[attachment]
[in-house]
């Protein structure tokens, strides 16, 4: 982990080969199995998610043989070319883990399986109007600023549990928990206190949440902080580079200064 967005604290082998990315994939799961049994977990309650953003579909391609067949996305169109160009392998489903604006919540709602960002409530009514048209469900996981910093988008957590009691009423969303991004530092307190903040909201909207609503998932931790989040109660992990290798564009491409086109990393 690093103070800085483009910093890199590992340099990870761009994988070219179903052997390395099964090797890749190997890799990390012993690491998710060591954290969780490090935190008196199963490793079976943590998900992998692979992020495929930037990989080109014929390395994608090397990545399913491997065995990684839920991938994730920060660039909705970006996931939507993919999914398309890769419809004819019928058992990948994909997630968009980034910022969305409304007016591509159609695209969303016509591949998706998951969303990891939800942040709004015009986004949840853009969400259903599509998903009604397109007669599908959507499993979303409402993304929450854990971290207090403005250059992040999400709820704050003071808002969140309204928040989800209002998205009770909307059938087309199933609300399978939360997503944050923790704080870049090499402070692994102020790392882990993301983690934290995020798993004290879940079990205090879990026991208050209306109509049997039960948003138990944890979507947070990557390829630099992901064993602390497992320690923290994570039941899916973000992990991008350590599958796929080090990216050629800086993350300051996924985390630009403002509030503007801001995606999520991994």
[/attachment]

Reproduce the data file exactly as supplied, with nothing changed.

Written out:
[in-house]
């Protein structure tokens, strides 16, 4: 982990080969199995998610043989070319883990399986109007600023549990928990206190949440902080580079200064 967005604290082998990315994939799961049994977990309650953003579909391609067949996305169109160009392998489903604006919540709602960002409530009514048209469900996981910093988008957590009691009423969303991004530092307190903040909201909207609503998932931790989040109660992990290798564009491409086109990393 690093103070800085483009910093890199590992340099990870761009994988070219179903052997390395099964090797890749190997890799990390012993690491998710060591954290969780490090935190008196199963490793079976943590998900992998692979992020495929930037990989080109014929390395994608090397990545399913491997065995990684839920991938994730920060660039909705970006996931939507993919999914398309890769419809004819019928058992990948994909997630968009980034910022969305409304007016591509159609695209969303016509591949998706998951969303990891939800942040709004015009986004949840853009969400259903599509998903009604397109007669599908959507499993979303409402993304929450854990971290207090403005250059992040999400709820704050003071808002969140309204928040989800209002998205009770909307059938087309199933609300399978939360997503944050923790704080870049090499402070692994102020790392882990993301983690934290995020798993004290879940079990205090879990026991208050209306109509049997039960948003138990944890979507947070990557390829630099992901064993602390497992320690923290994570039941899916973000992990991008350590599958796929080090990216050629800086993350300051996924985390630009403002509030503007801001995606999520991994």